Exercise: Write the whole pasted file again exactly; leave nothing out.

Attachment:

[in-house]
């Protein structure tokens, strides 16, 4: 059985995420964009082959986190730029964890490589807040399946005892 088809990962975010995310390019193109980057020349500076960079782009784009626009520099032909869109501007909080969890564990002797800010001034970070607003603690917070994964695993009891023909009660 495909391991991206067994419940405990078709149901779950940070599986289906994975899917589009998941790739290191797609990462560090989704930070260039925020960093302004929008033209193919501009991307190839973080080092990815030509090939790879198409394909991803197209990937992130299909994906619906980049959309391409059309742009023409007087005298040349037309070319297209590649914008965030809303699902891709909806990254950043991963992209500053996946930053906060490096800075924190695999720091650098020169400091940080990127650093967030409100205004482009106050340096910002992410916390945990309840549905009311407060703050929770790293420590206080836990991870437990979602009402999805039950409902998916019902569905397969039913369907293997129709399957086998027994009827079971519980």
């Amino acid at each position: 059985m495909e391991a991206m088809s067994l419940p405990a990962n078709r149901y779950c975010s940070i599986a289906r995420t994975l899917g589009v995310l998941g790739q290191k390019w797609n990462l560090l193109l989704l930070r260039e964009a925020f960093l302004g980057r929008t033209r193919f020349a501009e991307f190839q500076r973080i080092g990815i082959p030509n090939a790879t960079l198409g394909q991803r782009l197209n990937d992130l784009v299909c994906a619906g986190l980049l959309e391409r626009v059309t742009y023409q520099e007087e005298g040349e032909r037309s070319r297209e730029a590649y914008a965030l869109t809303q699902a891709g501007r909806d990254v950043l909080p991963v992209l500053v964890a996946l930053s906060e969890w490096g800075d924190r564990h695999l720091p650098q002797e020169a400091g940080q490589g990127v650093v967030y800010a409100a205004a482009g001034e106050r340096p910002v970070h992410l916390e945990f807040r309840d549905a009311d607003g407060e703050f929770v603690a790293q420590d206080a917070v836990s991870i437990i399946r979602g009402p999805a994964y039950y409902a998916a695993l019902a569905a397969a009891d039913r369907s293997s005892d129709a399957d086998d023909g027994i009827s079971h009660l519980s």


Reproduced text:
[in-house]
């Protein structure tokens, strides 16, 4: 059985995420964009082959986190730029964890490589807040399946005892 088809990962975010995310390019193109980057020349500076960079782009784009626009520099032909869109501007909080969890564990002797800010001034970070607003603690917070994964695993009891023909009660 495909391991991206067994419940405990078709149901779950940070599986289906994975899917589009998941790739290191797609990462560090989704930070260039925020960093302004929008033209193919501009991307190839973080080092990815030509090939790879198409394909991803197209990937992130299909994906619906980049959309391409059309742009023409007087005298040349037309070319297209590649914008965030809303699902891709909806990254950043991963992209500053996946930053906060490096800075924190695999720091650098020169400091940080990127650093967030409100205004482009106050340096910002992410916390945990309840549905009311407060703050929770790293420590206080836990991870437990979602009402999805039950409902998916019902569905397969039913369907293997129709399957086998027994009827079971519980």
């Amino acid at each position: 059985m495909e391991a991206m088809s067994l419940p405990a990962n078709r149901y779950c975010s940070i599986a289906r995420t994975l899917g589009v995310l998941g790739q290191k390019w797609n990462l560090l193109l989704l930070r260039e964009a925020f960093l302004g980057r929008t033209r193919f020349a501009e991307f190839q500076r973080i080092g990815i082959p030509n090939a790879t960079l198409g394909q991803r782009l197209n990937d992130l784009v299909c994906a619906g986190l980049l959309e391409r626009v059309t742009y023409q520099e007087e005298g040349e032909r037309s070319r297209e730029a590649y914008a965030l869109t809303q699902a891709g501007r909806d990254v950043l909080p991963v992209l500053v964890a996946l930053s906060e969890w490096g800075d924190r564990h695999l720091p650098q002797e020169a400091g940080q490589g990127v650093v967030y800010a409100a205004a482009g001034e106050r340096p910002v970070h992410l916390e945990f807040r309840d549905a009311d607003g407060e703050f929770v603690a790293q420590d206080a917070v836990s991870i437990i399946r979602g009402p999805a994964y039950y409902a998916a695993l019902a569905a397969a009891d039913r369907s293997s005892d129709a399957d086998d023909g027994i009827s079971h009660l519980s």